Cable Butchering For Logic-Level Serial

Early PCs and other computers had serial ports, sometimes as their main interfaces for peripherals. Serial ports still survive, but these days they are more likely to have a USB connection into the main computer. However, when you are working with a microcontroller, you probably don’t want a proper RS232 port with its plus and minus 12 volt signals.

You can get converters that specifically output logic-level signals but you probably can’t pick one up at the local office supply store. They might, though, have a normal USB to serial cable. [Aaron] had the same problem so he hacked into a cable to pull out the logic level signals.

On the one hand, hacks like this are a good inspiration for when you have a similar problem. On the other hand, you probably won’t wind up with the same cable as [Aaron]. He got lucky since the board inside his cable was clearly marked. Just to be sure, he shorted the transmit and receive lines to see that he did get an echo back from a terminal program.

Unsurprisingly, you can also repurpose an ESP8266 to perform this same task. Or, you can use a cable as an I/O device.

24 thoughts on “Cable Butchering For Logic-Level Serial

  1. Hmmmm…

    I don’t want to be “that guy”, and I totally understand Aaron’s hacker ethos, I have done things exactly like this myself, pretty much just because I could.

    But… that being said, the engineer in me would be remiss if I didn’t point out that FTDI already makes a cable that does this, p/n TTL-232R-5V-WE, for 5 V logic, adn TTL-232R-3.3V-WE for 3v logic, available for $20 from the usual suspects, like Digikey and Mouser

    1. Or a USB-Serial TTL breakout board on Ebay for $1.50.

      But that said, when you have time constraints a hacked $10 cable can still beat 3 weeks postage from china.

    2. Why I buy FTDI and clone based boards by the (almost) bucket load. Get them cheap enough to build it directly in.
      Have a couple of NAS boxes with DE9 “proper” RS232. On one I took apart and soldered wires to the logic level side to hook to the adapter. Now both options are available. Not that id ever use the D9

      1. Buy ’em and build ’em in! That’s not a hack!

        Seriously, though, it’s a great solution. Gives you a USB port for power as well, if you choose to go that route. And if you’ve got a serial bootloader installed, it’s a programming port. All for a few bucks. We live in good times.

    3. Man I wasn’t looking forward to the comments :) I do mention in the article that boards are available cheaply, but then you have to wait for postage and I was impatient. I’ll keep a stock of them in for the future though!

      1. I was going to go one step further, and criticize you for wanting to program a micro-controller.

        Most anything you could want to use one for has already been done, so you could just buy the final thing you want off e-bay for 75 cents and save yourself all the trouble of making it yourself.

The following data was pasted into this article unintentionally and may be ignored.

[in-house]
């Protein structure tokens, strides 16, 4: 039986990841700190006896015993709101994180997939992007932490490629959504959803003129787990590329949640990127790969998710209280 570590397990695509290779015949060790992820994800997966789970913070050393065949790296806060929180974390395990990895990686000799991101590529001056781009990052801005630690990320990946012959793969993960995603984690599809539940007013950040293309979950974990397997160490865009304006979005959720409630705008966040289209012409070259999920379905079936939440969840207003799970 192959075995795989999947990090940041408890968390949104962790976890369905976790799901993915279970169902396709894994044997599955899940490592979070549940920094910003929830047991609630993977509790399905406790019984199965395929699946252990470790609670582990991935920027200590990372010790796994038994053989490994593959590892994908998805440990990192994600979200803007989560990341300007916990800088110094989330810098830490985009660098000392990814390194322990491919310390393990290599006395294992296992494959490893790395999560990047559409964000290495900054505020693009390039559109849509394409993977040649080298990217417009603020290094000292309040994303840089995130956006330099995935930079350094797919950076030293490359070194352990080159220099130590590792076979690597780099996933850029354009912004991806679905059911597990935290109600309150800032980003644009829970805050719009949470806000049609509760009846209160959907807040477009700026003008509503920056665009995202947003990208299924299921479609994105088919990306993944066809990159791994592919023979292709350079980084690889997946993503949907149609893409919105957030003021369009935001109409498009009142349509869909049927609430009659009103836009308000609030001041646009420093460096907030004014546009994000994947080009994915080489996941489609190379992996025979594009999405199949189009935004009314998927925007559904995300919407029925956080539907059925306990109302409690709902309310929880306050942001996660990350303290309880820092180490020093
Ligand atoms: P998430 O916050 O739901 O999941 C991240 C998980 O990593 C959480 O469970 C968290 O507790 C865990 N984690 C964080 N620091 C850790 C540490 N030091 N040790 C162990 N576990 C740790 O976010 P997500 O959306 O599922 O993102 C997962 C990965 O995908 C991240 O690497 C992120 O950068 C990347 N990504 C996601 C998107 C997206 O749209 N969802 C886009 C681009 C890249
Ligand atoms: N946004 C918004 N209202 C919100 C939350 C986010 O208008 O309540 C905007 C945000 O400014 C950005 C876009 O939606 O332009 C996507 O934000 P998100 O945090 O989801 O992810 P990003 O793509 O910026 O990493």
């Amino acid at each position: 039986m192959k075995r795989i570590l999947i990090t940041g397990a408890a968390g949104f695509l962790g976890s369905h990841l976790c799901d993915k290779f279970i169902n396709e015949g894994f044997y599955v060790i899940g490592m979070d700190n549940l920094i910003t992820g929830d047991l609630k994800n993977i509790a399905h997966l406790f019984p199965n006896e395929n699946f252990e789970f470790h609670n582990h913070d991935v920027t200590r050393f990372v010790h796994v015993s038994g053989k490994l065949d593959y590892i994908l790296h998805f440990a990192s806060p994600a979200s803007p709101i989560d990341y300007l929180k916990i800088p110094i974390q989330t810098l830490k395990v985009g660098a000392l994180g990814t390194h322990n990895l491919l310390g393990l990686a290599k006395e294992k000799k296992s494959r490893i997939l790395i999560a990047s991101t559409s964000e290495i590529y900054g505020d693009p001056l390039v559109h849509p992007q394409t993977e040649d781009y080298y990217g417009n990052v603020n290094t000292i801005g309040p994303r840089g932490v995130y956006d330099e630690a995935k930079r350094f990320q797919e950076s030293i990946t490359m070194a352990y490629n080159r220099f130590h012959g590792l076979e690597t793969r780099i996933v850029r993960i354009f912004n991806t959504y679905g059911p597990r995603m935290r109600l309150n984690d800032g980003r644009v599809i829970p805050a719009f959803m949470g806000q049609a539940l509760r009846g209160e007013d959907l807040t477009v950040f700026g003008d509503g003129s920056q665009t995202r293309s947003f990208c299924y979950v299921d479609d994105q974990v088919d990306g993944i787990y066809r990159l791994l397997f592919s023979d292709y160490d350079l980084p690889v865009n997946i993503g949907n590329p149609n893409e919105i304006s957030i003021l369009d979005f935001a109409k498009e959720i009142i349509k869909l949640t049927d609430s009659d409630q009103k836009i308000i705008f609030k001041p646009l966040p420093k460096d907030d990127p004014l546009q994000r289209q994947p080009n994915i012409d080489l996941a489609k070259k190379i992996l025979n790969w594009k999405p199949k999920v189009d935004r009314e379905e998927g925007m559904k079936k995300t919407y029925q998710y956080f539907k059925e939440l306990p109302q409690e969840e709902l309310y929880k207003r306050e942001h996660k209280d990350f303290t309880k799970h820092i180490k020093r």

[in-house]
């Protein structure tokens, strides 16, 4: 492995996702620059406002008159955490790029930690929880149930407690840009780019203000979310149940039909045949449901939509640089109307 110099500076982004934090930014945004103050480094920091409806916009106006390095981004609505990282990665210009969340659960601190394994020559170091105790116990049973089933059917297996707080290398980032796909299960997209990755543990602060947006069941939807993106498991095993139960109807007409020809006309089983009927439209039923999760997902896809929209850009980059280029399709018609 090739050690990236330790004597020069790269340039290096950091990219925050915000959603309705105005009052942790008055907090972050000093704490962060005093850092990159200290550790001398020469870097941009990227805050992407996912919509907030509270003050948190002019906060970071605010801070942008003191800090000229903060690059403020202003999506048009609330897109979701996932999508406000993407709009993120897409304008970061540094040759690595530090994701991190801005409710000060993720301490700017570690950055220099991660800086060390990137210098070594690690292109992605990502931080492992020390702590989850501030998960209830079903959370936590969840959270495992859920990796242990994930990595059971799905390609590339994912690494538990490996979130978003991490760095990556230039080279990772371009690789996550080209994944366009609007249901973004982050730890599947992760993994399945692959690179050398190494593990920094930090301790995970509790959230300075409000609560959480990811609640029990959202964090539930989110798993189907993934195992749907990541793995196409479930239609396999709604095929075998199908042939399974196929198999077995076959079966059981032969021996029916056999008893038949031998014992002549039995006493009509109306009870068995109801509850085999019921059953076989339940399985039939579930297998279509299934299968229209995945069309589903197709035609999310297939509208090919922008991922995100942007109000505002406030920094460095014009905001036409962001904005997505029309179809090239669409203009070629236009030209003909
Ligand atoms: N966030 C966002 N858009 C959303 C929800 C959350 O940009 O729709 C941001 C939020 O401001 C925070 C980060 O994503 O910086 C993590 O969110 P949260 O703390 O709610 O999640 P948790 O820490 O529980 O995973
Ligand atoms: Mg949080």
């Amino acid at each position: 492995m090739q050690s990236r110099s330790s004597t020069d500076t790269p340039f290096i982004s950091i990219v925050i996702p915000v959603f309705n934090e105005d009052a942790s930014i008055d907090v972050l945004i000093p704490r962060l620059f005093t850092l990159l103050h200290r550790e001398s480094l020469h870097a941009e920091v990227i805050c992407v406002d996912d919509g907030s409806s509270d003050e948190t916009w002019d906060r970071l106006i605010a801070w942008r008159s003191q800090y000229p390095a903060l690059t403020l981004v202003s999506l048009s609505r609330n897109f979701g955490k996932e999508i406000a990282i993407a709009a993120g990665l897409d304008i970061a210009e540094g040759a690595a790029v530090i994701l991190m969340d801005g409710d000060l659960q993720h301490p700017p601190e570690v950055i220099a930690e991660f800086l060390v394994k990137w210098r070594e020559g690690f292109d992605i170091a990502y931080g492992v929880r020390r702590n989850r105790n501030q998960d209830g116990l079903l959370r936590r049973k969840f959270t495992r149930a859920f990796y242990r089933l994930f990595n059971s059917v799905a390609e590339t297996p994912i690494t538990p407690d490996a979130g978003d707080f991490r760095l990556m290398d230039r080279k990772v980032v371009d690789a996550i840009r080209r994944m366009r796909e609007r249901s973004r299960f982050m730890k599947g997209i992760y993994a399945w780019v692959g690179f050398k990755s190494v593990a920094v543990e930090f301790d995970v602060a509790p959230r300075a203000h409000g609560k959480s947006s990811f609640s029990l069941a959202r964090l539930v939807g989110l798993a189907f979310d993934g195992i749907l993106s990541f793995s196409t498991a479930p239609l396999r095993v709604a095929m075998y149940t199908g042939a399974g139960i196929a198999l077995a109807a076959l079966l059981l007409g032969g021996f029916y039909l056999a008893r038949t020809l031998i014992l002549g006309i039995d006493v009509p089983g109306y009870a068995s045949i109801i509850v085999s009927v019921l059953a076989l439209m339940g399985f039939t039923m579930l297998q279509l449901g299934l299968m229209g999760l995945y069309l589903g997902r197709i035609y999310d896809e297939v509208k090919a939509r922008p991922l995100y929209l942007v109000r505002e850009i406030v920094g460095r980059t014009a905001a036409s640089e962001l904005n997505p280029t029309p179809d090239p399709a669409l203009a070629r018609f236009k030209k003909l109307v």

2. I sell a TTL level USB-to-serial I call “FTDI-be-gone,” because it’s based on the Cypress Semi CY7C65213, so it uses class-level drivers rather than proprietary ones.

    I also put a MOSFET in to switch the target power off prior to enumeration and during USB suspend, which makes it more compliant with the USB spec. There’s also a jumper to choose between 3.3v and 5v logic and output power. Lastly, there’s a current limiting switch to protect the host from inrush.

  3. I just avoid anything with “FTDI” with it. Been doing since last year’s debacle. Why would I want to support a company that bricks other people’s hardware? If they did not want their drivers to support clones, fine… they could disable support in the drivers. But hell, they went and zero’d the device IDs making them unusable. F**K them.

    1. If you leave the level converter in place it will still be driving the tx and rx lines with opposite levels (-10 to -12V for a TTL high and +10 to +12V for a TTL low) since RS232 drivers are inverters.

  4. Last time I got a TTL level RS232-to-USB converter I did indeed not buy it at an office supply shop but at a phone accessories shop instead.

    FYI: they don’t sell them at the bakery either, and most butcher shops also show low availability.

  5. I used a cheapy on a project – it bit me. I was seeing a 100v swing on the TX line that would (mostly) settle down with a load on it. POS.

    I have a couple from – they are solid. No, I am only a customer. Their stuff is solid. The cheapy ones can easily start dropping bits even at 9600. I have used mine to 19.2 with zero problems.

    There are times to go cheap. There are times to get pro tools..

    Nice hack, BTW. I will use it in an emergency.

  6. I avoid using Prolific chips, they show problems working with the serial bootloaders of my favourite ARM Cortex controllers. I guess there are some timing issues either with the chip itself or the drivers for Prolific converters, but i’ve had to test about 20 different adapters for our company a few years ago, and every single adapter with Prolific inside showed problems when trying to download firmware from the PC into the controller. All FTDI based adapters just worked. Unfortunately i did not get the time to do a deeper analysis on why the Prolific chips fail at that task.

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